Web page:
Georgia — (no not the state, the country in eastern Europe!) Inexpensive, under-the-radar and hospitable are just a few words to describe this Eastern European gem. When it comes to remote working and living, it’s hard to find a country where your dollar will go further than Georgia. Plus the capital city, Tbilisi is already a digital nomad hot spot with co-working spaces like Impact Hub Tbilisi and LOKAL! The Work From Georgia visa requires an income of $2,000 USD or more per month and proof of health insurance for the duration of your stay. Once your application is approved, you can stay in Georgia for up to a year.
European Countries Offering a Digital Nomad Visa
Spain — Don’t even get me started on Spain… from the architecture to the delectable food to the beautiful Balearic Islands, it’s no wonder so many people want to work remotely in Spain. Spain’s Self Employment Visa makes this possible for digital nomads who are self employed and wanting to work there for up to a year. But you have to be willing to provide all information and documents required in the multistep application process like a “business plan of activities.” Some of the requirements seem excessive, but hey, it’s Spain so it’s well worth the effort!
Portugal (Madeira) — If you’ve ever dreamed of working remotely in Portugal, the digital nomad village on the gorgeous Atlantic island of Madeira, Portugal may be for you. The Digital Nomads Madeira project is courting those who want to work remotely while enjoying breathtaking ocean and mountain views. This project was designed specifically for digital nomads and boasts amenities such as “a free working space […], access to a Slack community, and free internet from 8 a.m. to 10 p.m.” You can apply here to be in the next phase if working in paradise for 5 months appeals to you!
Greece — There is no denying that Greece is a beautiful, temperate remote work environment, and although it does not have a digital nomad visa that would allow you to be in Greece tax free, it has several types of long-term visas to entice digital nomads. Digital nomads can also save 50% on any eligible taxes for up to 7 years of remote work in Greece. And although connectivity and internet issues frustrated remote workers in the past, Greece has laid out plans for improvement, most recently launching the COSMOTE 5G network in Athens, Thessaloniki and other Greek cities.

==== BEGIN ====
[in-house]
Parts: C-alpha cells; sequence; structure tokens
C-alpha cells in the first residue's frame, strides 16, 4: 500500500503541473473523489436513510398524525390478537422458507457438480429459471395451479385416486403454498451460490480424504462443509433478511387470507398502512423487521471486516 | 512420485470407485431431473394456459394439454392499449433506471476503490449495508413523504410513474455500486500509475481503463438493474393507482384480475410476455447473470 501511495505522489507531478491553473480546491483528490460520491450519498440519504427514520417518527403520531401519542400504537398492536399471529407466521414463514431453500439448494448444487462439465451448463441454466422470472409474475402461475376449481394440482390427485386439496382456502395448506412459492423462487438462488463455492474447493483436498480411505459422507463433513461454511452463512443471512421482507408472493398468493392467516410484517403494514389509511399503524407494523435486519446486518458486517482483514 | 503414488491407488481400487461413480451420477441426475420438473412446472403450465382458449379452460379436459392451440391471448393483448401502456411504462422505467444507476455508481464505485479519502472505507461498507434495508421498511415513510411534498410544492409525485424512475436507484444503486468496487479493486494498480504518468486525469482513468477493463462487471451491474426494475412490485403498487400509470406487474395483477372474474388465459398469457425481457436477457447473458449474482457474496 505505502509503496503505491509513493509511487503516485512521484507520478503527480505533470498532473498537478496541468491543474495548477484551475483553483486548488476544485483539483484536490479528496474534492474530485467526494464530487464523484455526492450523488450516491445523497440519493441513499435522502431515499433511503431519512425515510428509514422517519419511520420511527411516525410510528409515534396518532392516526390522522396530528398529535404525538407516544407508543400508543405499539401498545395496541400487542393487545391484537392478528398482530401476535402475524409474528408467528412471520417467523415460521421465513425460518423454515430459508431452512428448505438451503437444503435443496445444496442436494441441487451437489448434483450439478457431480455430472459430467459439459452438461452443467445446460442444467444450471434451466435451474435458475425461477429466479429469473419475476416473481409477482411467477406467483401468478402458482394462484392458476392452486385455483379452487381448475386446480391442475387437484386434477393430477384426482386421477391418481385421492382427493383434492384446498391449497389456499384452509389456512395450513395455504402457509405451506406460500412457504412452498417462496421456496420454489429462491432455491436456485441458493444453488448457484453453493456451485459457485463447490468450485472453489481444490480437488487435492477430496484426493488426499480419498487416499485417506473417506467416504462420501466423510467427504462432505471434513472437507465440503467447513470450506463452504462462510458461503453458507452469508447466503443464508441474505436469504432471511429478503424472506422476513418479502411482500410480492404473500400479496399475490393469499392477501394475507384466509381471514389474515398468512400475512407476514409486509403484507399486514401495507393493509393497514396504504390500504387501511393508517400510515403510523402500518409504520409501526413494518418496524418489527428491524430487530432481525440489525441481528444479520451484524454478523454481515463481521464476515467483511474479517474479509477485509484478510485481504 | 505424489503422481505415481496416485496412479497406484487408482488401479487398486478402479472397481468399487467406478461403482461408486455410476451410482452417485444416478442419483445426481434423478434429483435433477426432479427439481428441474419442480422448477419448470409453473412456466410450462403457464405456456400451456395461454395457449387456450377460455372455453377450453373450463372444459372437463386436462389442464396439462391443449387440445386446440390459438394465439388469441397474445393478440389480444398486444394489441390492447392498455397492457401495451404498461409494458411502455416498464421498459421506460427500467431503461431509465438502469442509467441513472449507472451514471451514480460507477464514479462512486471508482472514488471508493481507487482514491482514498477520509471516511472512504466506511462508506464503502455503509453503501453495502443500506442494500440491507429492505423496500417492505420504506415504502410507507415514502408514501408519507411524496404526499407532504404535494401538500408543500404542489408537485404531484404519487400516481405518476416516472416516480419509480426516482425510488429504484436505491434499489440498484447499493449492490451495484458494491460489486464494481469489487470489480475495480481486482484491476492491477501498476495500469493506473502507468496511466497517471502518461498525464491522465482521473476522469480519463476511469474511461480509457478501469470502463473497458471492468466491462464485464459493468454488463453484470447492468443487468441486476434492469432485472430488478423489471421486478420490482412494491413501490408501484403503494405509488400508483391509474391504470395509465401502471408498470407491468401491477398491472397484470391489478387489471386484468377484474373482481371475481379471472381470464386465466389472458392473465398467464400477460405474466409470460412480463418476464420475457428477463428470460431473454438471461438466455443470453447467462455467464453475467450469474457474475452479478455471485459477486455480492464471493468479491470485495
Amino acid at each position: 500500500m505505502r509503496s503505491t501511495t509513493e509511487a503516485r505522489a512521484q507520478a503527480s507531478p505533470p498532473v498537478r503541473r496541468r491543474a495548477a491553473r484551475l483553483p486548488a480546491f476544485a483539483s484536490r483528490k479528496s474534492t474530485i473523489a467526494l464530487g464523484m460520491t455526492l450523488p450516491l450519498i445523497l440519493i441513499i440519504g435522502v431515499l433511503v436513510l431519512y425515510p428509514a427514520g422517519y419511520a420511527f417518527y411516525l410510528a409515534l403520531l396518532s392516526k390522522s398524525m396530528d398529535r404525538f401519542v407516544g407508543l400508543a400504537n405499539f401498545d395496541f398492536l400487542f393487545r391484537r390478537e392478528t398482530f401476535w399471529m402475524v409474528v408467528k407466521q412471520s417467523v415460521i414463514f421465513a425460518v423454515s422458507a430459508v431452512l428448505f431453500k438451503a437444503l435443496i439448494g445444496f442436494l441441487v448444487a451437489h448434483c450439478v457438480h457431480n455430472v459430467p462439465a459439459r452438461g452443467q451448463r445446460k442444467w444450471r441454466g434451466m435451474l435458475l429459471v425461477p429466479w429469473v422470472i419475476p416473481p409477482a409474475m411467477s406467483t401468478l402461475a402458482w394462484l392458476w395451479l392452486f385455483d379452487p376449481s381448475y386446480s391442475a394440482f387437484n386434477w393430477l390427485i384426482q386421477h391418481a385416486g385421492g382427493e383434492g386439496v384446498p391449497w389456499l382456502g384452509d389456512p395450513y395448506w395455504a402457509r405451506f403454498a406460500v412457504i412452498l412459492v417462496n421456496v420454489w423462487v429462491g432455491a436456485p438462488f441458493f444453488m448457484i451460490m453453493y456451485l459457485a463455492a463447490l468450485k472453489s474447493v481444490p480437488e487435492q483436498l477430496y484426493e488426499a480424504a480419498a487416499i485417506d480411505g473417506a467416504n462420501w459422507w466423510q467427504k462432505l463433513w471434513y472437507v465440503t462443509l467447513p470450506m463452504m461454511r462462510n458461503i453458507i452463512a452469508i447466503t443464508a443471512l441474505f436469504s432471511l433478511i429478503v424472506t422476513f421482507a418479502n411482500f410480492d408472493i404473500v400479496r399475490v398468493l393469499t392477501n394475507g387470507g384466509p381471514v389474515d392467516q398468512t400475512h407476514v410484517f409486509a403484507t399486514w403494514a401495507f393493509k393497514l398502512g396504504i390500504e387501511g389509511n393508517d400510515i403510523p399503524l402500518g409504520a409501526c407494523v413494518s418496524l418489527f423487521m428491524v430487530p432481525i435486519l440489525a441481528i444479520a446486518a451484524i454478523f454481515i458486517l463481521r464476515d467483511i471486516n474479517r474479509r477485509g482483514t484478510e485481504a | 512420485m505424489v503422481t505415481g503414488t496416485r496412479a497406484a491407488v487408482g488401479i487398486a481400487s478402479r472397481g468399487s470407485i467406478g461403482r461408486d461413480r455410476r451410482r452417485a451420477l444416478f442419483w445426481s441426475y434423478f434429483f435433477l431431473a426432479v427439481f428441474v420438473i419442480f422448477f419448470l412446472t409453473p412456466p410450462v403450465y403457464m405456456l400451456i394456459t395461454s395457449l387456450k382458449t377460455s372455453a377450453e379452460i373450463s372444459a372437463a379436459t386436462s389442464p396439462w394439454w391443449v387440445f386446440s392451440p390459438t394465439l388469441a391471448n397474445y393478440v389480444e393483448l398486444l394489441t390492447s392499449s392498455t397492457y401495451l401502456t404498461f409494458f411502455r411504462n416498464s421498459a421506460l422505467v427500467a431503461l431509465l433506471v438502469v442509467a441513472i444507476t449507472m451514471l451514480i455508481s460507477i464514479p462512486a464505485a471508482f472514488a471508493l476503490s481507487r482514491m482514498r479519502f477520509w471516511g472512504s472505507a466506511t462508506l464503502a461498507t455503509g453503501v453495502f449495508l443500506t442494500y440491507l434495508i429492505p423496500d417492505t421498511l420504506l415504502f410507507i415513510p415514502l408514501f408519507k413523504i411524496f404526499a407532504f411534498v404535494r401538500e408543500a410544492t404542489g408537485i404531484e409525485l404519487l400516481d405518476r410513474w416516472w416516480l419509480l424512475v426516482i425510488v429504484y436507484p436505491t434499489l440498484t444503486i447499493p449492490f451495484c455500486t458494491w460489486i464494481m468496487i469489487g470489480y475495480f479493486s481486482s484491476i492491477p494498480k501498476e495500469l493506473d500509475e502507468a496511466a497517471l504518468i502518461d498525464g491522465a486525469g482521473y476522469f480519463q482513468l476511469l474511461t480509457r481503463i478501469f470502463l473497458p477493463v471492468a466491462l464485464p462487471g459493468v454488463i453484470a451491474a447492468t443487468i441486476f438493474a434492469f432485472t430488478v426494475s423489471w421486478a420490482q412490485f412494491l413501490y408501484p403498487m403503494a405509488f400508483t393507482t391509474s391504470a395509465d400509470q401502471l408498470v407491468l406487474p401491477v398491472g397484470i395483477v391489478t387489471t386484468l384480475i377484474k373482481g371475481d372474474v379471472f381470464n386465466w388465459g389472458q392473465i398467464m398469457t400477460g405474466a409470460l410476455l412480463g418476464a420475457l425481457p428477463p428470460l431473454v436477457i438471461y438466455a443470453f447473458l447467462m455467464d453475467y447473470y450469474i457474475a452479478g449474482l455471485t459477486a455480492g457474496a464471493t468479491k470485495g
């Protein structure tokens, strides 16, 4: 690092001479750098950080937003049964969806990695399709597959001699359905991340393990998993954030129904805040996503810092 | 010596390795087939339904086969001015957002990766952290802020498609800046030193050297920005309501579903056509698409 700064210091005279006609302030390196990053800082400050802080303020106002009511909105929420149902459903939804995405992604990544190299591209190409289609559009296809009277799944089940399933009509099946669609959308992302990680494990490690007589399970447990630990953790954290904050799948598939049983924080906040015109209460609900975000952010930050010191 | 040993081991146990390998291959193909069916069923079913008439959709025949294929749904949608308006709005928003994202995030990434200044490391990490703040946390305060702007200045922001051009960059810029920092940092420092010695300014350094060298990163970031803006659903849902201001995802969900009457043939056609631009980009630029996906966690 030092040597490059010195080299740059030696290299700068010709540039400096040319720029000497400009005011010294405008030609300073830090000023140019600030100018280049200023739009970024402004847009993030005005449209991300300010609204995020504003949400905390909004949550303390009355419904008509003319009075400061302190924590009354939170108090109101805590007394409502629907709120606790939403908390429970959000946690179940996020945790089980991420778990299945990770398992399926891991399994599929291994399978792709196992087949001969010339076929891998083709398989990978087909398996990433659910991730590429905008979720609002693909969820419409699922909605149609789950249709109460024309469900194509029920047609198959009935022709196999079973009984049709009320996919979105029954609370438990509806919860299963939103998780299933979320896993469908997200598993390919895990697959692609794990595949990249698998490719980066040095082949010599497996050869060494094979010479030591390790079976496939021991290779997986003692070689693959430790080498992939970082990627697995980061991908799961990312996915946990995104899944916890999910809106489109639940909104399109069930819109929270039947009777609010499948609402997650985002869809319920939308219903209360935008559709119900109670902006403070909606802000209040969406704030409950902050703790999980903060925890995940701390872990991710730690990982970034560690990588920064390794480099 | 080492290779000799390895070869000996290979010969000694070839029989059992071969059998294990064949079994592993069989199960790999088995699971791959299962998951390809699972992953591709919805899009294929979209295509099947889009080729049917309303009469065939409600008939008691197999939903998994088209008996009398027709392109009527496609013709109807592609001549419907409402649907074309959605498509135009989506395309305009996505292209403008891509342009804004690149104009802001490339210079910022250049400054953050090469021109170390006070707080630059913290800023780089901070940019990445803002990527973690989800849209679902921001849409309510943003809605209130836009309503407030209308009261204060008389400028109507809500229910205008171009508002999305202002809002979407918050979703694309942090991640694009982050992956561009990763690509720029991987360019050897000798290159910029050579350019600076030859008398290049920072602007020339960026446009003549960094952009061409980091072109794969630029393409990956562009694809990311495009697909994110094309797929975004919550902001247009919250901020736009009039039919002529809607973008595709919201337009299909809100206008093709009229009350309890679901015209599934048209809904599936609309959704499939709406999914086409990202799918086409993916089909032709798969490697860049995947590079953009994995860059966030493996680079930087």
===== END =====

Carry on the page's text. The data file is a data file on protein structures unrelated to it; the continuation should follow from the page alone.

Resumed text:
Germany — Germany may not be the first place to pop into your head for remote work, but I highly recommend that you consider this cool country with grand metropolises, quant old towns, fairytale castles, and the best pretzel bread you’ll ever have in your life. If you are a freelancer. Germany offers the Freelancer (or Freiberufler) Visa for those that are self-employed in fields like healthcare, law, tax and business counseling, scientific/technical and “linguistic and information-transmitting.” Be sure to read the requirements carefully as german authorities are sticklers for rules! This visa will let you work remotely in Germany for 3 months, and it can be converted into a “residence permit” valid for a year (with up to 3 extensions).
Estonia — Did you know that Estonia is one of the most digital-forward countries in the Baltic region? Estonia’s government and private sector has fully embraced the digital revolution and citizens can do practically anything online other than marrying someone or buying / selling property! And as of August 1, 2020, “eligible location-independent workers can apply for the chance to come to Estonia to live for up to a year.” You can fill out the application form online and bring it to your local Estonian embassy or consulate. You’ll need to show proof that your income (during 6 months prior to applying) meets the minimum threshold monthly income of €3,504 (about $4,196 USD), a surprisingly high number for a relatively affordable country!